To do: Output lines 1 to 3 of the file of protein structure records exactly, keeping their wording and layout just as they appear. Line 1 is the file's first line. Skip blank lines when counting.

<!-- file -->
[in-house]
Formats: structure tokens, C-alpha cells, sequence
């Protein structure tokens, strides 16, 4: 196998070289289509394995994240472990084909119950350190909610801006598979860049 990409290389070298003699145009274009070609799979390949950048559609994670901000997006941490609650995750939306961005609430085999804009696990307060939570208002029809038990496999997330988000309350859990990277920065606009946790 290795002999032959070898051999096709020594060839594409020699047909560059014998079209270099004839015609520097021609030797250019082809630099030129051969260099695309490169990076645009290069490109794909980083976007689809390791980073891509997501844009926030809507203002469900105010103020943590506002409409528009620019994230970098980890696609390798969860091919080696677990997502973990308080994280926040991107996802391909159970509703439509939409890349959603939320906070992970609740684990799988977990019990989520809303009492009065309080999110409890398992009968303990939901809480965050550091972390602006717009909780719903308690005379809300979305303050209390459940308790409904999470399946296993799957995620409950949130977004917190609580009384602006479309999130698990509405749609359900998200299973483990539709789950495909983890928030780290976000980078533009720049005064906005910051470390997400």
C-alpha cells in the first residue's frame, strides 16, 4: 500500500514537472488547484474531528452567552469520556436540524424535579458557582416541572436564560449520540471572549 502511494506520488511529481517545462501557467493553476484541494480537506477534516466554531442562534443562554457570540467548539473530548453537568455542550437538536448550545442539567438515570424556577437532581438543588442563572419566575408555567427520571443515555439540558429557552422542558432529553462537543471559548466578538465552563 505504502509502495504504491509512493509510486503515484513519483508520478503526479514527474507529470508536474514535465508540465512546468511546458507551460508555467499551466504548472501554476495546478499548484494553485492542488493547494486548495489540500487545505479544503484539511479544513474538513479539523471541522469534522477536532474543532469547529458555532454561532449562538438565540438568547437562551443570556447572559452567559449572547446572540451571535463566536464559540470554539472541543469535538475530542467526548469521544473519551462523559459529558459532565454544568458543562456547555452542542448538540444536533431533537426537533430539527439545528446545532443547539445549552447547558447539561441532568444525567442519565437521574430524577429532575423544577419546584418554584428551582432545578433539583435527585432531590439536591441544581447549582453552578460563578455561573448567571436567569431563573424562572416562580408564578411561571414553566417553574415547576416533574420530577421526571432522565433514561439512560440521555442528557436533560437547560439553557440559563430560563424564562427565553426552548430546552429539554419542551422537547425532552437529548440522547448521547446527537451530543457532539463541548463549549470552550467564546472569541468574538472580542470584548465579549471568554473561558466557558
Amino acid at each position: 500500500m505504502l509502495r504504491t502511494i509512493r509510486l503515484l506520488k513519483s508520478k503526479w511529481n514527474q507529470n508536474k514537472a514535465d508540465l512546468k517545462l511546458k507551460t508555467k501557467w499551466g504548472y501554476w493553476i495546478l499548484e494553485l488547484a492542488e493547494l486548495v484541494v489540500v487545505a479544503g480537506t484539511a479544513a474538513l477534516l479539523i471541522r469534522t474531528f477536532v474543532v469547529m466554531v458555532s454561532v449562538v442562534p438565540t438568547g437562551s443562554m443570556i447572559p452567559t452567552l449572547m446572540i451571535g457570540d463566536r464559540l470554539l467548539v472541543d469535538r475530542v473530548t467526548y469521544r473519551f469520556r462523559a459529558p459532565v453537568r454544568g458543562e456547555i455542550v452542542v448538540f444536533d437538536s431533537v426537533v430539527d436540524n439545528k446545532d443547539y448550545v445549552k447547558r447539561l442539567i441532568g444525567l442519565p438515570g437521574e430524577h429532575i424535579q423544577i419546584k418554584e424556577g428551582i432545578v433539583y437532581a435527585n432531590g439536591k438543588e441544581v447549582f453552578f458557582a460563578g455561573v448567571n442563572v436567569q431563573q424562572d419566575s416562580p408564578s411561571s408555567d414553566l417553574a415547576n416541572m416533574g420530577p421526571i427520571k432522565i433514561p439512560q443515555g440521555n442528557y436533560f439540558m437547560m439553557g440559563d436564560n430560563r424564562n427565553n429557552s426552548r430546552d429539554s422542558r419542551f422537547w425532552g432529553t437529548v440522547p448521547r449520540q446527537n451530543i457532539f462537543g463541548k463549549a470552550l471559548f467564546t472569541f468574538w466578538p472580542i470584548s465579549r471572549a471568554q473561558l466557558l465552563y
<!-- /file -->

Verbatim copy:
[in-house]
Formats: structure tokens, C-alpha cells, sequence
């Protein structure tokens, strides 16, 4: 196998070289289509394995994240472990084909119950350190909610801006598979860049 990409290389070298003699145009274009070609799979390949950048559609994670901000997006941490609650995750939306961005609430085999804009696990307060939570208002029809038990496999997330988000309350859990990277920065606009946790 290795002999032959070898051999096709020594060839594409020699047909560059014998079209270099004839015609520097021609030797250019082809630099030129051969260099695309490169990076645009290069490109794909980083976007689809390791980073891509997501844009926030809507203002469900105010103020943590506002409409528009620019994230970098980890696609390798969860091919080696677990997502973990308080994280926040991107996802391909159970509703439509939409890349959603939320906070992970609740684990799988977990019990989520809303009492009065309080999110409890398992009968303990939901809480965050550091972390602006717009909780719903308690005379809300979305303050209390459940308790409904999470399946296993799957995620409950949130977004917190609580009384602006479309999130698990509405749609359900998200299973483990539709789950495909983890928030780290976000980078533009720049005064906005910051470390997400």